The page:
Quebec, meanwhile, has seen daily cases back up over the 1,000 mark in the last few days after weeks of logging new infection rates in the triple digits, recording 1,282 cases on Saturday.

And B.C., whose high numbers tipped Canada over the edge of one million, broke its own record two days in a row, reporting 1,072 diagnoses on Saturday and 1,018 on Friday.

The province’s chief medical officer, Dr. Bonnie Henry, and Health Minister Adrian Dix said people should stay in their own community or health authority while vacationing and consider limiting their travel to day trips or overnight stays in a local campground or hotel.

“We have seen too many cases of people travelling outside their health authority region and not using their layers of protection, leading to outbreaks and clusters in their home community,” they said in a written statement.

“These outbreaks are avoidable, and right now we must stay within our local region for the safety of your community and for others.”

Saskatchewan, meanwhile, counted 280 new cases on Saturday and Manitoba reported 181 over two days.

Farther east, New Brunswick recorded nine new cases and Nova Scotia counted four.

READ MORE: B.C. sets two new daily records with latest COVID-19 cases

Nicole Thompson, The Canadian Press


Like us on Facebook and follow us on Twitter.

Want to support local journalism during the pandemic? Make a donation here.

Coronavirus

Get local stories you won't find anywhere else right to your inbox.
Sign up here

Just Posted

Kira Stowell rode her way to first place in the senior pole bending event at the combined High School Rodeo in Quesnel in the only event of 2020. All regional high school events have been cancelled, although there are still hopes for provincials. (Cassidy Dankochik Photo - Quesnel Cariboo Observer)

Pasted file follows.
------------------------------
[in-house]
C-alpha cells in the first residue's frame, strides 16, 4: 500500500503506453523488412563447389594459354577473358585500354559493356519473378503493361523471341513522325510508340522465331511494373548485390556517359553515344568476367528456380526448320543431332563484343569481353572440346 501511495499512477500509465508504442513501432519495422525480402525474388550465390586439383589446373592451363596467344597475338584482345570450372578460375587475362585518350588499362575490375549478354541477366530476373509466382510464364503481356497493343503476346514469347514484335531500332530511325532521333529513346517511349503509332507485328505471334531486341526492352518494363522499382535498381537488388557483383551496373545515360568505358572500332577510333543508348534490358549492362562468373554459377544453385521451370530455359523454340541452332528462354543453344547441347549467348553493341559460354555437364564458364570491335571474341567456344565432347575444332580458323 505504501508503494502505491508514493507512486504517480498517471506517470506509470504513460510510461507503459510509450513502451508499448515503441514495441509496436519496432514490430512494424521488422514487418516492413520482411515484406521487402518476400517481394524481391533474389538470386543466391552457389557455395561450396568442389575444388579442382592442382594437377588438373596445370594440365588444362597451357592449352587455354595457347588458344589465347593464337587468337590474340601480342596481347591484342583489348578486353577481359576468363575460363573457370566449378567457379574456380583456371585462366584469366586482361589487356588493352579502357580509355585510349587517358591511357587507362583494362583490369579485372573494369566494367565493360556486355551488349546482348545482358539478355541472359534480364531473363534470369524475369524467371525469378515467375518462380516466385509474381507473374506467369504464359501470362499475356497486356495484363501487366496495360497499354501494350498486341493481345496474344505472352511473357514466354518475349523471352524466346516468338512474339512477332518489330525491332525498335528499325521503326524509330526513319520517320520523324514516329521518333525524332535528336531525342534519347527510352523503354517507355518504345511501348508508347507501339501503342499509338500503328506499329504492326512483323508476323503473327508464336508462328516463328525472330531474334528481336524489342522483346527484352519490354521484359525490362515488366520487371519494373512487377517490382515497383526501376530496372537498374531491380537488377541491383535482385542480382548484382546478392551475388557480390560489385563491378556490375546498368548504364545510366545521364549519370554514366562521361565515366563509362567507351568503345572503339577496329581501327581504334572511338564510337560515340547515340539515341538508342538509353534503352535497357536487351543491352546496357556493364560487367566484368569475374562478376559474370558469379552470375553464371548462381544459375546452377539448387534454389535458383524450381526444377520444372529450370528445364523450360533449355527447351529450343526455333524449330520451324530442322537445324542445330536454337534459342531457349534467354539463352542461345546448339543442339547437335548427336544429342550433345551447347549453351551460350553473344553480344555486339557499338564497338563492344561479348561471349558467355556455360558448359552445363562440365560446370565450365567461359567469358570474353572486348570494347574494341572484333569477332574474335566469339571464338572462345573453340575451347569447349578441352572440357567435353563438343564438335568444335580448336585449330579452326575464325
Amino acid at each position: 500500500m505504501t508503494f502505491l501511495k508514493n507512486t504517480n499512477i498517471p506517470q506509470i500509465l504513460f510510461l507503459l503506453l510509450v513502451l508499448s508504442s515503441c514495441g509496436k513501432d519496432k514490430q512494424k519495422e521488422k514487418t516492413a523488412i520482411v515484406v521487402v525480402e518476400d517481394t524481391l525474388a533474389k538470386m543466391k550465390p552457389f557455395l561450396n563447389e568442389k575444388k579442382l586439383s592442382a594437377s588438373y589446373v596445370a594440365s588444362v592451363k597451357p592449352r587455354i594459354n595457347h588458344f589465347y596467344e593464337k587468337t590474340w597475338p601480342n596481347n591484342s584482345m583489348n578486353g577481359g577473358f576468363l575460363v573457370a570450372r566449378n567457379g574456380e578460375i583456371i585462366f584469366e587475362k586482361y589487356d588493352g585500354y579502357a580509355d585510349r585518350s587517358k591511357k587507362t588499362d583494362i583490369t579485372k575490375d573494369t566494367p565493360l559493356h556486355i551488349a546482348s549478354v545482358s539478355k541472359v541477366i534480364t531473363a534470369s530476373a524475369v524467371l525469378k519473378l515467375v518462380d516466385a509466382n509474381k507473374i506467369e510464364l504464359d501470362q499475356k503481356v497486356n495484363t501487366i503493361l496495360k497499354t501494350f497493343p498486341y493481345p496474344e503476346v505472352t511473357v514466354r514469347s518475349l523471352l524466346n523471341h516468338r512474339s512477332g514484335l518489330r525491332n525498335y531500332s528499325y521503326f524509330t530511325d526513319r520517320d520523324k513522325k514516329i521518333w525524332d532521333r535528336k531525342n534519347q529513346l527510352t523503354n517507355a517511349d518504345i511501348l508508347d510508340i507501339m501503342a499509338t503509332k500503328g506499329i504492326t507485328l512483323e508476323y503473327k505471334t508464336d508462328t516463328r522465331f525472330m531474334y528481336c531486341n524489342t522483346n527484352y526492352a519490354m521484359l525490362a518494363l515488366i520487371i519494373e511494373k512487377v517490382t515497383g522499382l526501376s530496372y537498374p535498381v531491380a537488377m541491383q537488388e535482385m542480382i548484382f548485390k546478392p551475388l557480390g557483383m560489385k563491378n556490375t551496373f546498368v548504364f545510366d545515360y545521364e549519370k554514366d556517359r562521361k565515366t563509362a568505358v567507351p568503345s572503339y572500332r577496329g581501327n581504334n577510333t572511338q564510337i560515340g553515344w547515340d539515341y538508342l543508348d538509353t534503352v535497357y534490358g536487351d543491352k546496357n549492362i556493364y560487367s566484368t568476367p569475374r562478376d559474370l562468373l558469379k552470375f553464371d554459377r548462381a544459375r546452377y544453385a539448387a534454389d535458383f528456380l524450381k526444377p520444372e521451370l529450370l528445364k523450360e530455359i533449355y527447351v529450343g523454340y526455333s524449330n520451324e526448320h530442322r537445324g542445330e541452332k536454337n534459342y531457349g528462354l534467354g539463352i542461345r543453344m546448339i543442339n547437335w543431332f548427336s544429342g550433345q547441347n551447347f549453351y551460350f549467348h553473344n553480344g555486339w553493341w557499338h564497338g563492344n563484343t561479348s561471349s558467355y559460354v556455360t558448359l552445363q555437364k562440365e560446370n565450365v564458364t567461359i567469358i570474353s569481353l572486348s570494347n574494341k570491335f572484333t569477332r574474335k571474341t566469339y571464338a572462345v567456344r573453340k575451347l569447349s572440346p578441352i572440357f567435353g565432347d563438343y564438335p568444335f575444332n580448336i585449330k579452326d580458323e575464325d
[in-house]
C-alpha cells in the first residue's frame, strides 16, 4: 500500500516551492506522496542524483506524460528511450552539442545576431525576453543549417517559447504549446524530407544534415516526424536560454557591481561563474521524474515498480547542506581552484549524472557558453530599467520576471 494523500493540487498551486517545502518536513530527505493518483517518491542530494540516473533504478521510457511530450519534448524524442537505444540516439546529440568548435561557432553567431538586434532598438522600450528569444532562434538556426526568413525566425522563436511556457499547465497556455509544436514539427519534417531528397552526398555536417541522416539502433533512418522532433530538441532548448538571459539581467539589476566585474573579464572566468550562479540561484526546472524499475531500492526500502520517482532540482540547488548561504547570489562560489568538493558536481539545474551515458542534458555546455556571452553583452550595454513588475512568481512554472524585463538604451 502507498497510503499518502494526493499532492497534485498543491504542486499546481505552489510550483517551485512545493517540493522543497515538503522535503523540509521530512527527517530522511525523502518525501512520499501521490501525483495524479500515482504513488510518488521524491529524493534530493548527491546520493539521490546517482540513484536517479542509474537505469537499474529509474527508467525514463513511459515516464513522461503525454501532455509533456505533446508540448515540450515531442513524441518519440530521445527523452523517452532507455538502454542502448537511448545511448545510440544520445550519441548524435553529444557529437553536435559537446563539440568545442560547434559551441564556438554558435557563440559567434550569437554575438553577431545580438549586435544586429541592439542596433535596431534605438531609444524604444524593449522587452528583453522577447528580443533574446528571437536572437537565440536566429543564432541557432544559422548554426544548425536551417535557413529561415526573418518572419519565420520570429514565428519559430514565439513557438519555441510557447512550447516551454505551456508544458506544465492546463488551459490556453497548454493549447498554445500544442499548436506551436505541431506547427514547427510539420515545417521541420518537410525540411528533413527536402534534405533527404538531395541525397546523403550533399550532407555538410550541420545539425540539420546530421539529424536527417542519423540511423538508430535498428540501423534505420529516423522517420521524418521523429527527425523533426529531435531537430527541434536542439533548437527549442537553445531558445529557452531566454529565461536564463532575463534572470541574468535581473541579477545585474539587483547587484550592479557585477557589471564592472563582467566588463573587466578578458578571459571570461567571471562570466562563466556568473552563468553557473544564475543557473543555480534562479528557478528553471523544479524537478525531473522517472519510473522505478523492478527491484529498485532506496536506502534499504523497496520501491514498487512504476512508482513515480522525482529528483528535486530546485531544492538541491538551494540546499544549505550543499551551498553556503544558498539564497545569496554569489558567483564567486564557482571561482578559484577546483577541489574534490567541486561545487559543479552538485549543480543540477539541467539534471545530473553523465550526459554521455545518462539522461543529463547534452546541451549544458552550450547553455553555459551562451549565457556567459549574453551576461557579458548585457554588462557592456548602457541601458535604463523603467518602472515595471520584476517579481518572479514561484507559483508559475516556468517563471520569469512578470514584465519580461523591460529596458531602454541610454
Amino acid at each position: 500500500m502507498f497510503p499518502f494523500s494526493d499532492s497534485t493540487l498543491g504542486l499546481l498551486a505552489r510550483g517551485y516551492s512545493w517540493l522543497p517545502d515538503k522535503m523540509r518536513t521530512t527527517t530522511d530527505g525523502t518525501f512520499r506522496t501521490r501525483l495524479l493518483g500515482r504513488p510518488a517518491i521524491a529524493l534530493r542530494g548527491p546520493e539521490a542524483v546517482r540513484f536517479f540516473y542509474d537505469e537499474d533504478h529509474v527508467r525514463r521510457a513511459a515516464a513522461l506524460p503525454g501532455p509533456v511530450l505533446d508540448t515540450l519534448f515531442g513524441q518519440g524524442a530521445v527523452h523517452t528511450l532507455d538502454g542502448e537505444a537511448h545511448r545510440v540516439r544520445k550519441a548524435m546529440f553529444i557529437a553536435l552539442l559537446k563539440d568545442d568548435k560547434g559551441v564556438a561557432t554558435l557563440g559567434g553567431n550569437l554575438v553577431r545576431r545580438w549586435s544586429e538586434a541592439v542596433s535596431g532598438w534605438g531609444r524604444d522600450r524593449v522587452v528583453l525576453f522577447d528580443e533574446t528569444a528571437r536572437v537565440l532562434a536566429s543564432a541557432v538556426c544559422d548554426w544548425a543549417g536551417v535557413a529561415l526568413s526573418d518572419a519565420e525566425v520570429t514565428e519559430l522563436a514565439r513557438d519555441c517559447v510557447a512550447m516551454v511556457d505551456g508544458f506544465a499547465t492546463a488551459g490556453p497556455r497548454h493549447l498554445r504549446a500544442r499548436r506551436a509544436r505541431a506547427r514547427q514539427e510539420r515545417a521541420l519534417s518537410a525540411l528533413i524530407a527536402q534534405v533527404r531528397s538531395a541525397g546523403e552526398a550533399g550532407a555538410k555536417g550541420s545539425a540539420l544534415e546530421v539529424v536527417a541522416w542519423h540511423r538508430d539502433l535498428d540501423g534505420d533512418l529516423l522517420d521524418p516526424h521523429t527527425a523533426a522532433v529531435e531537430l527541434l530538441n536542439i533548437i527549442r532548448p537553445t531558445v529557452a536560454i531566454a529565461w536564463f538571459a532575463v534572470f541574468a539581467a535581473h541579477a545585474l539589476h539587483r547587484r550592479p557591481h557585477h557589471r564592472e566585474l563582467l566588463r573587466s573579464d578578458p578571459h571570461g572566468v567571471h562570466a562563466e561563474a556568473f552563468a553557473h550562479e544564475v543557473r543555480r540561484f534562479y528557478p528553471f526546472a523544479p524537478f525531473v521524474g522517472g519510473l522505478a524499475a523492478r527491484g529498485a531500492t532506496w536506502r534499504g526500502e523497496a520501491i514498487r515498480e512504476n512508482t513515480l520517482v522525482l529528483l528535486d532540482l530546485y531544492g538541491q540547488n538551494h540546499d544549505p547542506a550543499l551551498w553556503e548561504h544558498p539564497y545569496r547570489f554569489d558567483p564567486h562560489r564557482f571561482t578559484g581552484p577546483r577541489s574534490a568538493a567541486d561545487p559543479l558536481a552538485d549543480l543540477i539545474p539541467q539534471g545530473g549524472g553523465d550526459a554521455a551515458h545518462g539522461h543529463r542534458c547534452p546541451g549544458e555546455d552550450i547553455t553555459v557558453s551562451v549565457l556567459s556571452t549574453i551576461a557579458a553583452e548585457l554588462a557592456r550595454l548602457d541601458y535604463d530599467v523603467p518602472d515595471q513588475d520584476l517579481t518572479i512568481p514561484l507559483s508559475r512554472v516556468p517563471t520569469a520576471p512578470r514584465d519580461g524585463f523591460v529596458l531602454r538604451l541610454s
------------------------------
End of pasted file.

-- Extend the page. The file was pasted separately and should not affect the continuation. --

High school rodeo events cancelled

Rodeos were planned for Williams Lake and Quesnel in early May

Responding to the layoffs announced at Gibraltar Mine north of Williams Lake this week, B.C.’s Minister of Energy, Mines and Low Carbon Innovation Bruce Ralston said the ministry is working diligently to see the situation resolved as quickly as possible. (Taseko Mines photo)
Gibraltar Mine permit change consultation period extended to May 7, 2021: energy and mines minister

“We are working dilgently to see this resolved as quickly as possible,” minister said

Quesnel city council approved a pride crosswalk, similar to the one installed in Williams Lake in 2018. Williams Lake Pride supporters Denise Deschene, Charlotte Mortimer, Charlie Konopke (standing) and Pride interm president Chasity-Blu Wright were on hand to see it painted. (File Photo)
COUNCIL BRIEFS: A packed meeting

Quesnel city council was kept busy on April 20

Dawson Road Maintenance crews have been working on road base failures on Highway 20. (Dawson Road Maintenance Facebook photo)
ROAD REPORT: Dawson Road Maintenance provides update on Cariboo Chilcotin road conditions

Road bases still soft, saturated at multiple locations in Cariboo Chilcotin due to spring freshet

A Quesnel Volunteer Firefighter gets a hose on flames shooting from a house trailer completely engulfed in flames. (Cassidy Dankochik Photo - Quesnel Cariboo Observer)